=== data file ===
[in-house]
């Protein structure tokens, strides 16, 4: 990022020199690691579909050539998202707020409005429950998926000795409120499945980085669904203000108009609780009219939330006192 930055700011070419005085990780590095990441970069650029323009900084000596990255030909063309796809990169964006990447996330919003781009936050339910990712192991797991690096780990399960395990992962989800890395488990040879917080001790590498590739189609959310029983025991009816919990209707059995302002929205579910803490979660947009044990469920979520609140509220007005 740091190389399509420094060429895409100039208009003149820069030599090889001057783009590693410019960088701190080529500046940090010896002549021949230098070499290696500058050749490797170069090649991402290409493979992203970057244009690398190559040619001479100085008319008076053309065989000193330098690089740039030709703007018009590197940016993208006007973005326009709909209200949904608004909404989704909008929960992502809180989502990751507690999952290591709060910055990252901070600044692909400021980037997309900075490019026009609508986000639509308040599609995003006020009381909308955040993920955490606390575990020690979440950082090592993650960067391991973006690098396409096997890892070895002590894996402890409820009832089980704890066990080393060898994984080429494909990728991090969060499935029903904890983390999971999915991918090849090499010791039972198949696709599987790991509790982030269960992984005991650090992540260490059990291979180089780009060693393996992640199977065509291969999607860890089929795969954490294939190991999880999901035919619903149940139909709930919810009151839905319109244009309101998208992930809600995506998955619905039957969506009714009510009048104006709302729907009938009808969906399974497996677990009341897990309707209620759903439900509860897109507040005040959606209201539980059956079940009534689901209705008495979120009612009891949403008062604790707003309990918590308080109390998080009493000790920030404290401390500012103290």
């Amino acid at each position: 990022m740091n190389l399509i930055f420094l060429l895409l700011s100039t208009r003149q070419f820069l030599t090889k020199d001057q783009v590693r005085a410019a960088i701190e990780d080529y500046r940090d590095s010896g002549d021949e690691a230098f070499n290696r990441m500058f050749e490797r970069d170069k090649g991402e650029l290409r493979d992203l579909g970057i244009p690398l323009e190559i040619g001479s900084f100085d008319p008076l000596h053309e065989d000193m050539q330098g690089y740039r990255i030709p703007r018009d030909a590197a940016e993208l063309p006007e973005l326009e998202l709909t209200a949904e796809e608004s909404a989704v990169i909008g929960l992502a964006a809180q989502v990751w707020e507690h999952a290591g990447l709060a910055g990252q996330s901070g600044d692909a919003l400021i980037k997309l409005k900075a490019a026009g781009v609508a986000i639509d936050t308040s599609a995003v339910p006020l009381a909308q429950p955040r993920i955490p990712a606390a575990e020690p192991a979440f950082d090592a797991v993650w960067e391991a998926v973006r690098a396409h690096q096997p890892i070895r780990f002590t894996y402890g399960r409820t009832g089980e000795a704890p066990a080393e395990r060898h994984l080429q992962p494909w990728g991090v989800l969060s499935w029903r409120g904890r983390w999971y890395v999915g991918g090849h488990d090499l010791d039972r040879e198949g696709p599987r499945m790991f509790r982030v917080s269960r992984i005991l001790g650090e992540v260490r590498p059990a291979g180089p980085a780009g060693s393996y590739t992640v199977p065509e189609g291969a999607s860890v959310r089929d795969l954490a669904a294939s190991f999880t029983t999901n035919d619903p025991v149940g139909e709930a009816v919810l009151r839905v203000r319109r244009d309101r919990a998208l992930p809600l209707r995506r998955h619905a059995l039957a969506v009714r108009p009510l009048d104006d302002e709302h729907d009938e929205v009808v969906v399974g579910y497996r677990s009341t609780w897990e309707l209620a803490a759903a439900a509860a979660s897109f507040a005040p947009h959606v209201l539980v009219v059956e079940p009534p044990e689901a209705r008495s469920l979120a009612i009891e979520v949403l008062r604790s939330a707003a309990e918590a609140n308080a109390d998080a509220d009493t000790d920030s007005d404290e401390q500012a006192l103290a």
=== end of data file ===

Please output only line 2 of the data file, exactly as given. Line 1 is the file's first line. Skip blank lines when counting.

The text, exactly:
């Protein structure tokens, strides 16, 4: 990022020199690691579909050539998202707020409005429950998926000795409120499945980085669904203000108009609780009219939330006192 930055700011070419005085990780590095990441970069650029323009900084000596990255030909063309796809990169964006990447996330919003781009936050339910990712192991797991690096780990399960395990992962989800890395488990040879917080001790590498590739189609959310029983025991009816919990209707059995302002929205579910803490979660947009044990469920979520609140509220007005 740091190389399509420094060429895409100039208009003149820069030599090889001057783009590693410019960088701190080529500046940090010896002549021949230098070499290696500058050749490797170069090649991402290409493979992203970057244009690398190559040619001479100085008319008076053309065989000193330098690089740039030709703007018009590197940016993208006007973005326009709909209200949904608004909404989704909008929960992502809180989502990751507690999952290591709060910055990252901070600044692909400021980037997309900075490019026009609508986000639509308040599609995003006020009381909308955040993920955490606390575990020690979440950082090592993650960067391991973006690098396409096997890892070895002590894996402890409820009832089980704890066990080393060898994984080429494909990728991090969060499935029903904890983390999971999915991918090849090499010791039972198949696709599987790991509790982030269960992984005991650090992540260490059990291979180089780009060693393996992640199977065509291969999607860890089929795969954490294939190991999880999901035919619903149940139909709930919810009151839905319109244009309101998208992930809600995506998955619905039957969506009714009510009048104006709302729907009938009808969906399974497996677990009341897990309707209620759903439900509860897109507040005040959606209201539980059956079940009534689901209705008495979120009612009891949403008062604790707003309990918590308080109390998080009493000790920030404290401390500012103290």